In their best-known and most highly regarded film, Kazuo Hara and Sachiko Kobayashi follow Kenzo Okuzaki—a 62-year-old veteran notorious for slinging pachinko balls at the Japanese emperor—on his single-minded campaign to denounce imperialism and expose the truth about war atrocities committed by Japanese officers in New Guinea in 1945 by any means necessary. Consistently recognized as a masterpiece of nonfiction cinema—and a favorite of both Michael Moore and Errol Morris—The Emperor’s Naked Army Marches On peels back deeply disturbing aspects of Japanese history in order to provocatively evoke multi-faceted considerations of retribution, ethics and the nature of evil. A must-see.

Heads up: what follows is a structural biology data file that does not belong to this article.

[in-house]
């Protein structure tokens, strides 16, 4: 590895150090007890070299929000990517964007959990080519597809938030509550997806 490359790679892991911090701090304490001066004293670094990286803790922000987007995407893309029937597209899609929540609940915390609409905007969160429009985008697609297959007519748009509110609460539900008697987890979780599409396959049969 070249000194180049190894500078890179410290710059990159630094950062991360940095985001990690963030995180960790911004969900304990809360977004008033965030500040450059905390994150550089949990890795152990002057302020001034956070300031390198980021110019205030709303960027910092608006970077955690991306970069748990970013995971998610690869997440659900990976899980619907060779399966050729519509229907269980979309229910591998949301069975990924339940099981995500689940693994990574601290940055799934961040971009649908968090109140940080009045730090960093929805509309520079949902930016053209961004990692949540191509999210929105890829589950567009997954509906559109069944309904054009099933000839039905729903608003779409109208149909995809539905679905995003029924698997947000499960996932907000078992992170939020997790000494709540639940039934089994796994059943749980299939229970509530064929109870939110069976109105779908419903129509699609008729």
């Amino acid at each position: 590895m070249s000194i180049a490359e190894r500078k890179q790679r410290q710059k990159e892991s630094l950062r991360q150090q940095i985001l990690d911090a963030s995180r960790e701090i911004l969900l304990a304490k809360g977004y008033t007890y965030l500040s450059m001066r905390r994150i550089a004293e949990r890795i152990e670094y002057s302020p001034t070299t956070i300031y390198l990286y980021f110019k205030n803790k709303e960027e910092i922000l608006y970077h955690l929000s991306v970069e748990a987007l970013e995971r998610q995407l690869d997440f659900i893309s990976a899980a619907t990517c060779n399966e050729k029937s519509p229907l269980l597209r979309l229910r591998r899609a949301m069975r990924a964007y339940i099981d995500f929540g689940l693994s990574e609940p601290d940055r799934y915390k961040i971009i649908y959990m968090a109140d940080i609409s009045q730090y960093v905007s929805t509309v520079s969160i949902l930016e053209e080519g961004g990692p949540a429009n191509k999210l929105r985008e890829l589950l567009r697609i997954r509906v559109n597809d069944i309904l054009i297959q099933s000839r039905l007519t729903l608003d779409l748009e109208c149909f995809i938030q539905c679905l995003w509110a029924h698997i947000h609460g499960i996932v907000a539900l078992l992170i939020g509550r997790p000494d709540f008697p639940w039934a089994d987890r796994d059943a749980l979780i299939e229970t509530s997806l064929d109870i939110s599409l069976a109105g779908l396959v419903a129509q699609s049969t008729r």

“Kazuo Hara is one of the undiscovered geniuses of documentary. I first saw The Emperor’s Naked Army Marches On at the San Francisco Film Festival. Werner Herzog and I were sitting together. We couldn’t believe it. Here was one of the weirdest, most dramatic stories ever. And the movie itself? What can I say? It’s on my list of the 10 best movies ever. You have all these layers: the underlying historical reality, the obsessed and crazed Mr. Okuzaki pursuing that historical reality despite all odds, and the obsessed and quite possibly crazed filmmaker pursuing Mr. Okuzaki.” —Errol Morris
Streaming in the U.S. from June 4-July 2 as part of Cinema as Struggle: The Films of Kazuo Hara & Sachiko Kobayashi